Why Did Anti-Tax Grover Norquist Take Such An Interest In VW’s Union Vote?

Known for his tax pledge taken by members of Congress, Grover Norquist traveled to Tennessee Tuesday to advocate for ending the state's Hall Income Tax. Credit: Gage Skidmore via Flickr

Known for his tax pledge taken by members of Congress, Grover Norquist traveled to Tennessee Tuesday to advocate for ending the state’s Hall Income Tax. Credit: Gage Skidmore via Flickr

Tax cut crusader Grover Norquist views his opposition to union organizing in Tennessee as an extension of his core mission. He was at the state capitol Tuesday advocating for tax cuts. But he also talked about the United Auto Workers.

As the UAW was courting Volkswagen employees, Norquist’s Washington-based political group Americans for Tax Reform spun off a new organization. It’s called the Center for Worker Freedom, and it spent untold amounts on billboards and radio time in Chattanooga, trying to convince workers that unionizing would kill the city’s economy.

Norquist sees unions as the enemy of any conservative position, including his pet issue of cutting taxes.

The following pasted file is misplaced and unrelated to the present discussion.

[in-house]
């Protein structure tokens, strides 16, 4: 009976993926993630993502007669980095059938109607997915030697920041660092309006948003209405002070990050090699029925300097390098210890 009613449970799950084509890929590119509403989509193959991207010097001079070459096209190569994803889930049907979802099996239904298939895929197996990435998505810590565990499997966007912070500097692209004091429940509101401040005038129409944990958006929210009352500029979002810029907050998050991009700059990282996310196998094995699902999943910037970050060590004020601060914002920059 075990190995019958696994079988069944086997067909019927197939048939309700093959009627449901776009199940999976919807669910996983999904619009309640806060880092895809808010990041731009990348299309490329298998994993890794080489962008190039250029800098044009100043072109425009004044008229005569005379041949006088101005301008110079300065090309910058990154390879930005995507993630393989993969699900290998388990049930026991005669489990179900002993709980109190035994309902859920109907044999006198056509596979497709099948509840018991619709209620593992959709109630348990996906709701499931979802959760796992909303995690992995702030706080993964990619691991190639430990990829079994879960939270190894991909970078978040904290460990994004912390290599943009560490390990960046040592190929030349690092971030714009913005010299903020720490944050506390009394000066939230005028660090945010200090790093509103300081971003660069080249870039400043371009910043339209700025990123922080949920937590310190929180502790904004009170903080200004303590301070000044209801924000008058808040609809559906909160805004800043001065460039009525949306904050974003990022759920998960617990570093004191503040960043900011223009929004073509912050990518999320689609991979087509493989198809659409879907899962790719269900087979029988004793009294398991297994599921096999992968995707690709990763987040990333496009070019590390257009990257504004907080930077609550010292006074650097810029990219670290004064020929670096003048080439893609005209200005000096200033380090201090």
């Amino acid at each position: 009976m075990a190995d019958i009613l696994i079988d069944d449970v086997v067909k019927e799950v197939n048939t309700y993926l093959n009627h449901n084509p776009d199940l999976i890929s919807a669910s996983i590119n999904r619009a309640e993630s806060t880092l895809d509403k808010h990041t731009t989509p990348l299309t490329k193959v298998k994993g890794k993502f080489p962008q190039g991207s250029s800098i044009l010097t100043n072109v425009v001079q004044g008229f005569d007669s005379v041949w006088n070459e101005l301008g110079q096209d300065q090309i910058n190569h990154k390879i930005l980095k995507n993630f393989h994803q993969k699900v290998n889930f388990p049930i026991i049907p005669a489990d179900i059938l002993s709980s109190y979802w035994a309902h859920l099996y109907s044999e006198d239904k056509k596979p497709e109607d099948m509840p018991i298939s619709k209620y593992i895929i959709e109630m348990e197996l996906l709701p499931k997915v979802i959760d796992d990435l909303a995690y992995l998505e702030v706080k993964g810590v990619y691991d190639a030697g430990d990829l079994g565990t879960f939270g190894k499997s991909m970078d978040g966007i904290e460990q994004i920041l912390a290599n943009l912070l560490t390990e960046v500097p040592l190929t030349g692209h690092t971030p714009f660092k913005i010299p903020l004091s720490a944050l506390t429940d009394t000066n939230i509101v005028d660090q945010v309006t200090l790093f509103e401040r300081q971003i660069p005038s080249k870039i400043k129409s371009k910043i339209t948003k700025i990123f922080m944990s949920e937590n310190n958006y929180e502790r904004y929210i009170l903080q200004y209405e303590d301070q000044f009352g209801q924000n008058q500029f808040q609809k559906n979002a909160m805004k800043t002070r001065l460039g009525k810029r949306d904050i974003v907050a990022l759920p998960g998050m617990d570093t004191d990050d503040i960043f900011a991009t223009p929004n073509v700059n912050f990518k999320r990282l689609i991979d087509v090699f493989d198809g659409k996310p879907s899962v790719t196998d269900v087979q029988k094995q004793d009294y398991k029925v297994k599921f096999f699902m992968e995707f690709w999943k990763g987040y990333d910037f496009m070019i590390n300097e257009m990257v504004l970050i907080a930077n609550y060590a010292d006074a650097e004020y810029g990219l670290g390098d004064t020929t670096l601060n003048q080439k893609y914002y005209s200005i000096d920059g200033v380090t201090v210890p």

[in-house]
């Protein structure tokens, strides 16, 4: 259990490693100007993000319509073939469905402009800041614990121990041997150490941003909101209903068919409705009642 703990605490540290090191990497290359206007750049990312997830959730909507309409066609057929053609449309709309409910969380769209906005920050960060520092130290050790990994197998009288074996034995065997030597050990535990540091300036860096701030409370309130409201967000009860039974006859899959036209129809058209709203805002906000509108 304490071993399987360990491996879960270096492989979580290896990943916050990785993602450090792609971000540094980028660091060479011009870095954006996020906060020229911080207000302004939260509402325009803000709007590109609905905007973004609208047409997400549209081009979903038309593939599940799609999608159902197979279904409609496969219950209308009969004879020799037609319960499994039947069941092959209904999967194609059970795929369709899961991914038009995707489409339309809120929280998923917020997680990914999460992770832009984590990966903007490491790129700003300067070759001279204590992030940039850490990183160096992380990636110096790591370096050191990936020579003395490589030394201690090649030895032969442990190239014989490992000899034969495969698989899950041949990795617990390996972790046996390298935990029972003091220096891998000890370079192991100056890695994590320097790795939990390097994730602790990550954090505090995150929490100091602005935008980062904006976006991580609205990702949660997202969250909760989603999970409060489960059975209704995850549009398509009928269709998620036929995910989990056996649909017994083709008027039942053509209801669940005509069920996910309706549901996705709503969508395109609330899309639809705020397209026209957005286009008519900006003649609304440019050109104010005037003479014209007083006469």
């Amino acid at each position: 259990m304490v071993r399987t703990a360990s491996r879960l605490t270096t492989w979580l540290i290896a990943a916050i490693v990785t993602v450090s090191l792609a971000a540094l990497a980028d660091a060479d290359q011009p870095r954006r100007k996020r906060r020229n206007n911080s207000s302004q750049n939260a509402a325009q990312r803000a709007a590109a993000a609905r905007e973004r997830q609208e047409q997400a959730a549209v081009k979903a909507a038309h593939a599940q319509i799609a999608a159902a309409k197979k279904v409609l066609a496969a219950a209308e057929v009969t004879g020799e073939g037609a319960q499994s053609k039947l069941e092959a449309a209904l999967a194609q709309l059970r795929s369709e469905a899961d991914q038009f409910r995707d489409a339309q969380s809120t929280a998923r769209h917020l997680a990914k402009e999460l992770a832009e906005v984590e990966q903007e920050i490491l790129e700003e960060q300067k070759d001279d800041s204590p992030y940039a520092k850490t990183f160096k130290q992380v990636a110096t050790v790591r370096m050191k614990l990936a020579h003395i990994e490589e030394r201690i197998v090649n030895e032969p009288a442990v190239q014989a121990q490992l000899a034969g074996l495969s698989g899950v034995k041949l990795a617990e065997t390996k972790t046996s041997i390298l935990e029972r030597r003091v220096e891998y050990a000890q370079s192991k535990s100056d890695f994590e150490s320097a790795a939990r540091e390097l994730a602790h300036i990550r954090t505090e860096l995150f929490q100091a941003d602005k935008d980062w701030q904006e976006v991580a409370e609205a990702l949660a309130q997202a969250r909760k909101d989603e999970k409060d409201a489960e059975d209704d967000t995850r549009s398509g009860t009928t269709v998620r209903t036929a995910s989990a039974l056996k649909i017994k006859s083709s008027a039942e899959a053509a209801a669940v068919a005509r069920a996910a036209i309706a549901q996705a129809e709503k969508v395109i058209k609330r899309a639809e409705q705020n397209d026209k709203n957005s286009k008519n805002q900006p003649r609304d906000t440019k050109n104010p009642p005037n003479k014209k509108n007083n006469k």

Whether it’s the Second Amendment or questions of regulation and taxes and spending, if your money is being taken out of your community, out of your paycheck, by organized labor, it is not being spent in areas that necessarily reflect your interests.

Asked whether he’s still fighting the UAW, which has challenged the close vote last month, Norquist compared what his group is doing to an anti-rape campaign.

“Somebody needs to tell the UAW that no means no,” he said.

Daniel Potter contributed to this story from the state capitol.

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